Theoretical Grid Building Guide
Last Update: July 29, 2023
This guide is licensed under Creative Commons BY-NC-SA 4.0, a permissible license for futureproofing. (more info)
(What does this mean??)Essentially, this gives you the right to make your own versions of the guide. If I stop maintaining the guide one day, you're welcome to pick it up and continue it as long as you give credit, so that it can live on and help players even after I leave.
This guide serves as a theoretical primer on the logic used to build weapon grids. The guide will go through all you need to know to build your own grids from scratch instead of just copying other premade grids.
Warning, please read me before continuing.
This guide is designed to show theory, and in order to do so, examples will have to be provided. There is no guarantee that the grids shown here are up to date-- or even good in the first place. Any grids shown are examples to demonstrate concepts only and should not be taken at face value.
This guide is designed for players who are already fairly invested in the game and whose grids are mostly copied from friends or other sources without much understanding of what makes them tick. This guide, therefore, intends to help readers understand the theory that informs grid building and get them up to speed as to why the grids they're using look like that, how to improve them, and how to make their own.
- If you're a new player, start with Basic Grids.
- For examples of grids for more progressed players, go to Advanced Grids.
- For a list of which weapons are worth to farm, check my What to Farm Guide.
It's worth noting that no man is an island and no grid is built in isolation. Grids do not have copyright protections, and "grid stealing" is an accepted (and even encouraged) practice in the Granblue Fantasy community. Not only that, but most grids are just copies of other grids designed for similar situations with some minor adaptations for the new one. You rarely have to build anything from scratch, so go ahead and reference as many wiki examples and YouTube showcases as you want.
- 1 Theoretical Grid Building Guide
- 1.1 Introduction
- 1.2 Common Misconceptions
- 1.3 Building With A Purpose
- 1.4 Modifiers and You
- 1.5 Critical Hits
- 1.6 Beyond Raw Damage
- 1.7 Putting it All Together
- 1.8 Closing Notes
- 1.9 Acknowledgements
- 1.10 Changelog
Before we start, I'd like to clear up some common misconceptions that tend to trip up fledgling players, so we can go in with a clean slate.
There Is No General Content
Unlike other games in the same genre, you will not get far in Granblue Fantasy with only one team per element. The high variety of options for team building means that a lot of buildcraft is open for optimizing toward different goals, and those goals tend to be at odds with each other.
If you've ever hung around any sort of community that can help new or fledgling players, you've probably heard something among the lines of "help me make a grid for general content" - and also the sour reaction to the question.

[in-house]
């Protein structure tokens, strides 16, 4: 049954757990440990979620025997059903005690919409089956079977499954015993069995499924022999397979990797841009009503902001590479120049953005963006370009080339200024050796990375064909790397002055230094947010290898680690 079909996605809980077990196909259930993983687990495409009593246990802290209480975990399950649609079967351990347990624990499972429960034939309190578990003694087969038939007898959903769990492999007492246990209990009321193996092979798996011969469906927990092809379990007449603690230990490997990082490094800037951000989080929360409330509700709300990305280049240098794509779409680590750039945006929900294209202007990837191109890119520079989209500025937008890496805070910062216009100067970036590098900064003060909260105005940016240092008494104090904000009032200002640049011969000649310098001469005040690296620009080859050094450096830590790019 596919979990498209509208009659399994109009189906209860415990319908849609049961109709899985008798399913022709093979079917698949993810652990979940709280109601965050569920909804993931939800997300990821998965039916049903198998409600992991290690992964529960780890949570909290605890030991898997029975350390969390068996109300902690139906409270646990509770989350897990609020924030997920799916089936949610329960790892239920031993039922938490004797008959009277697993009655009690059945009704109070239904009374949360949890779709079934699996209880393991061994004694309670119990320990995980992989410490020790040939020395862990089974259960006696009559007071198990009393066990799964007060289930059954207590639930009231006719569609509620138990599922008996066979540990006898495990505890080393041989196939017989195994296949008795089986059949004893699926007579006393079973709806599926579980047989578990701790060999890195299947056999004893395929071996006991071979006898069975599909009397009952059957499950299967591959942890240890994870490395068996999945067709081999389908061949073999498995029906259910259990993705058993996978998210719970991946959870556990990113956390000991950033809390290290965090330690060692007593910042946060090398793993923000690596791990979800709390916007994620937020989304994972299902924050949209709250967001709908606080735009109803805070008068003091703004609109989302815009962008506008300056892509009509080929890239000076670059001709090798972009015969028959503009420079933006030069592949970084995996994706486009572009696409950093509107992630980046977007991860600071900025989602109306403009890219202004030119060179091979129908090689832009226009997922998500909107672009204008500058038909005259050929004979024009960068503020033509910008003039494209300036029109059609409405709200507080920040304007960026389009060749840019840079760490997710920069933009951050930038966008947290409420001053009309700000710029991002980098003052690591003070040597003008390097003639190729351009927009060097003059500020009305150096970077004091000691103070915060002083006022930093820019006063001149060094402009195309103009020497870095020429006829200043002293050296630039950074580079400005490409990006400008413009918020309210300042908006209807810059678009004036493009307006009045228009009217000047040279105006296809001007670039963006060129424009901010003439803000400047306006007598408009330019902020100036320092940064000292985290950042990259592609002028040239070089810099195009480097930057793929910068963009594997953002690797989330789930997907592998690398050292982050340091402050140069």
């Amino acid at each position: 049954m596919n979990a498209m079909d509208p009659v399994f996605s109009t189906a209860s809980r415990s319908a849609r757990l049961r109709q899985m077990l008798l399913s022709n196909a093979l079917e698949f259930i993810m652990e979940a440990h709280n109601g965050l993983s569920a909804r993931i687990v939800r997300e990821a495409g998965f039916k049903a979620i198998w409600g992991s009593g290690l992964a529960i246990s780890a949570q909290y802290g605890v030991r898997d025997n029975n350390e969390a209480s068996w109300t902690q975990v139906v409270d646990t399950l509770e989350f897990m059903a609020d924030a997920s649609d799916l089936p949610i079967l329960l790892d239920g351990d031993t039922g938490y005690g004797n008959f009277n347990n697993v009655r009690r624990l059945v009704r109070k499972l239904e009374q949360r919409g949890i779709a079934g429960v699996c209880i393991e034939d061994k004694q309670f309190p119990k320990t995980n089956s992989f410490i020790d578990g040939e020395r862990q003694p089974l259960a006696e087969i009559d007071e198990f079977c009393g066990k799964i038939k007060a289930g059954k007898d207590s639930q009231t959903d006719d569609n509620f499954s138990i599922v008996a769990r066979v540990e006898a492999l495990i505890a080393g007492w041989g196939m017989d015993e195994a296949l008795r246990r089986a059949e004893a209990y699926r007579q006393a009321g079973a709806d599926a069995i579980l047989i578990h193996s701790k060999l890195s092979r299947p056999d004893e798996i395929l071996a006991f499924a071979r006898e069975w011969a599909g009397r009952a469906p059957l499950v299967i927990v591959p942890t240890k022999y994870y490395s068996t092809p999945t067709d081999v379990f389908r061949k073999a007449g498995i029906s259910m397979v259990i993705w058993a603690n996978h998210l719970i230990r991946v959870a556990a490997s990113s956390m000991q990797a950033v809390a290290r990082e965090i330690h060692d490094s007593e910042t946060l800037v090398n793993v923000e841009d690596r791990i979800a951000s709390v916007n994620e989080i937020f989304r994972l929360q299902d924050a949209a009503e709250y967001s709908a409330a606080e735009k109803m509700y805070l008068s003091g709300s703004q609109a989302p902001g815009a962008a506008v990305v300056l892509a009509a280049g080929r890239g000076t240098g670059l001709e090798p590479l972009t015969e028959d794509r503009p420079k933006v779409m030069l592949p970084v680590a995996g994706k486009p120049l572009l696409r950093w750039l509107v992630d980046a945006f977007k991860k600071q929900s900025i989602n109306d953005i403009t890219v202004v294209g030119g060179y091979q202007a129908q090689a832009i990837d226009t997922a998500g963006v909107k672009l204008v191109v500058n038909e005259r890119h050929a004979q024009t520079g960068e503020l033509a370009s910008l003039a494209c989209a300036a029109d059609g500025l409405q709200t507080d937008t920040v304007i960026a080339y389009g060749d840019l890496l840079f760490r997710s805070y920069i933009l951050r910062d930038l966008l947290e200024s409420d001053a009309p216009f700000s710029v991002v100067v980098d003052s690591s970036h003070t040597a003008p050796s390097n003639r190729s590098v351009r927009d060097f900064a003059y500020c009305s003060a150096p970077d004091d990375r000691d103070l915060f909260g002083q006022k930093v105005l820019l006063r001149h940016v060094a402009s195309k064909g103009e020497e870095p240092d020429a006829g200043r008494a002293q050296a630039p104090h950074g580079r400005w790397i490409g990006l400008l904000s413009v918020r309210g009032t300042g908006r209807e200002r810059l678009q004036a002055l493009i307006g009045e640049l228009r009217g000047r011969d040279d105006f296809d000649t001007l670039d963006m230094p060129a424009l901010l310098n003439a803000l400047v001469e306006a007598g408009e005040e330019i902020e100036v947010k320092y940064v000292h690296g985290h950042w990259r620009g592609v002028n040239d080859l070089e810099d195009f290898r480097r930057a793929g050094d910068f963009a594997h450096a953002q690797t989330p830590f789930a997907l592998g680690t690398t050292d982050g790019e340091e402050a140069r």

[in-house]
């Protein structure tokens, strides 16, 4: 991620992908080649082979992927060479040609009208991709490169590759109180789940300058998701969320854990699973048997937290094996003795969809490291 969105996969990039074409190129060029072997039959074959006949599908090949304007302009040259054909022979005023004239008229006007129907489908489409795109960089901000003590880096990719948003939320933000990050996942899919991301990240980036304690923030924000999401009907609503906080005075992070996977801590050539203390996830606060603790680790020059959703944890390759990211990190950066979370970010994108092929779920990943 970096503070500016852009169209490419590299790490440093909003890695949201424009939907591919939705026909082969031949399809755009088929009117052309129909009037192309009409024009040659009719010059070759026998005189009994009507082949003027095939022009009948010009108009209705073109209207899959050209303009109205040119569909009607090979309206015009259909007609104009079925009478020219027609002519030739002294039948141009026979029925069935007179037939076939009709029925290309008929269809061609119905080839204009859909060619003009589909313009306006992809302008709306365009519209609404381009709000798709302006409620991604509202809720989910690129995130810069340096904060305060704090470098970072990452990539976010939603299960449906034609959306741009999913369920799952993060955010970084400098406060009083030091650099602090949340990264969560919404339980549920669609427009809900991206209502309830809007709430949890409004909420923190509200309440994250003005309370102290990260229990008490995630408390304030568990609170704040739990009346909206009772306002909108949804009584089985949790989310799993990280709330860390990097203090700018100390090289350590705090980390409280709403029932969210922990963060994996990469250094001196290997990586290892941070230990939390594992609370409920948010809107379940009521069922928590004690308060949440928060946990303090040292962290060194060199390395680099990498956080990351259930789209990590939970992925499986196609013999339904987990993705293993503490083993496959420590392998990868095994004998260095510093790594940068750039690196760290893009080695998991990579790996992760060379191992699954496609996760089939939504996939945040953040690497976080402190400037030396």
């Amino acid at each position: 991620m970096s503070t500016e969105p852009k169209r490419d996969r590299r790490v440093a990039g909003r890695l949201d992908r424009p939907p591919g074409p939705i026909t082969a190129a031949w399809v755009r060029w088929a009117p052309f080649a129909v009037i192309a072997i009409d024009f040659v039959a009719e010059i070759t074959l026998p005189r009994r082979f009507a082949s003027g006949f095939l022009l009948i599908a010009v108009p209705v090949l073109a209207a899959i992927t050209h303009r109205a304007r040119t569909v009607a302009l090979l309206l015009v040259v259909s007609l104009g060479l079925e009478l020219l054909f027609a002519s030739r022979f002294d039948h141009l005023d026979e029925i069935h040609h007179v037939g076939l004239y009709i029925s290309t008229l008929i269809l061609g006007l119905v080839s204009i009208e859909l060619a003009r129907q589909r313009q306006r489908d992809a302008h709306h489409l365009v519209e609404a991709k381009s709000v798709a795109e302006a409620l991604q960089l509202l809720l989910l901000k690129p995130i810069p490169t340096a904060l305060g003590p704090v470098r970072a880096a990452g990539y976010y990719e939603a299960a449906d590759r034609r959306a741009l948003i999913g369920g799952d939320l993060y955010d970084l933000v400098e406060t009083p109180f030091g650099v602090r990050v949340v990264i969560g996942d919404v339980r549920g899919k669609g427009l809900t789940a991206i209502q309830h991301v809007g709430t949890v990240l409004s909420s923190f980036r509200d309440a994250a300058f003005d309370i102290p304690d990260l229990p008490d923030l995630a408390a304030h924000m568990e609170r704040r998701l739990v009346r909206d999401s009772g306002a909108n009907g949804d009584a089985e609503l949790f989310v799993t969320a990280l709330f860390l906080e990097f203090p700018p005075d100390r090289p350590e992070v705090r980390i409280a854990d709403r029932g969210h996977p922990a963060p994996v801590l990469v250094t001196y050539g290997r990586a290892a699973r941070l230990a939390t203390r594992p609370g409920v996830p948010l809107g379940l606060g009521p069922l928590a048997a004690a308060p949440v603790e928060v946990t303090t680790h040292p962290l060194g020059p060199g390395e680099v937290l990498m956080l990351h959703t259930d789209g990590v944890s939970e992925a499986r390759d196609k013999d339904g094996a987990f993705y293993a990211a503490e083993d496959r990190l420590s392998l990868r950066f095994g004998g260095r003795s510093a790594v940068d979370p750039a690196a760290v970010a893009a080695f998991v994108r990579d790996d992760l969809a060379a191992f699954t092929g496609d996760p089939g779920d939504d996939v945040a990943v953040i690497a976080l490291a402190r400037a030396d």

The point is, well, there is no general content. There is no one grid per element that will fare well in every situation you'll run into. When you make a grid, you should do so with some purpose in mind for where you'll use it. We'll delve into types of content later, but here's some examples of things that you may want to consider:
- The length of the fight - shorter fights might want to bring timed weapons like Rise of the Beasts. , whereas longer ones might enjoy progression weapons such as from
- The enemy's damage output - if the boss you're fighting can hit really hard, you may have to pack additional HP weapons vs just optimizing for damage, whereas putting defensive weapons in a grid that you use for a weaker boss is redundant and will just make the kills take longer.
- Specific mechanics or gimmicks, such as, for example, Ra's multiple charge attack based Omens. For a Ra team, you'd want to bring Charge Attack supporting weapons such as , or , which would otherwise be weak in setups that don't rely on charge attack damage.
Some important notes to keep in mind:
- You only need enough HP to not die!
- Doesn't matter if you kill the boss with 1% of your HP left or 100%, it's dead either way.
- Packing additional HP for situations where the boss doesn't hit hard is just going to make the kill slower for no noticeable benefit.
- You don't always have to optimize, especially if you don't think you'll be fighting a boss often, but it's good to if you intend to do it a lot.
- Ultimately, building teams for specific bosses is an effort in saving you time. The less time you spend on each boss, the more time you have to do other things. How far you want to go with that is entirely up to you.
The Tier List Kinda Sucks
The Character Tier List page is very often misunderstood. With a game as complex as Granblue Fantasy, you can't simply take a character out of context and assign a number to it and have that number fully explain its power level.
Even the far more useful Grades sub-page of the tier list is not something that should be fully relied upon, as the values given there are wildly reductive of the different types of content the game contains. Beyond that, older characters in the list are rarely updated to reflect the current metagame, or whatever new content or strategies have emerged since.
At the time of writing, the following hold true in the GameWith tier list:
- SUBHL setups, and farming setups in Seofon HL, so this grade does not reflect his usability.
is currently a 9.9, with an A in High Difficulty. Wilnas is irreplaceable for the best Fire
- Furthermore, Wilnas had previously been at 9.5 with recent additions such as wildly improving his damage potential. In a vacuum, the 9.9 rating is reductive, as without having Michael, a player can not make full use of him.
- SUBHL setup in the game with no useable substitute. (To my knowledge. You can watch the setup here)
is rated B in High Difficulty (Kamigame gives him a D too), which was a valid assessment at his release. However, after the release of and , Mugen has become an irreplaceable component of the fastest
- However, even if Mugen was updated to a higher rating in High Difficulty, this doesn't fully reflect the reality that two other limited characters, as well as a Primal grid with multiple are required to actually make use of him, so the rating would still be dubious.
- Dark Rapture (Hard). The SS rating is justified for how incredibly powerful they are in that situation, but does not show the full picture that they're only "good" for lower-difficulty raids. have an SS rating for Full Auto which is also very reductive as their damage output is lacking, and their unique skills are only properly applicable to high-end Full Auto for difficult raids such as
In short, while the Tier List is a reasonable way to quickly evaluate if a character you just got is useful, avoid relying on it too much. The game is far too complex to be reduced to numbers and letters. The grades page in particular can not fully encapsulate the depth of a character's usability nor its synergies. The same character can be useless or amazing even within the same category depending on the content and its surroundings.
Remember, there is no general content, so it follows that there are no general ratings either.
Damage Prediction is Unreliable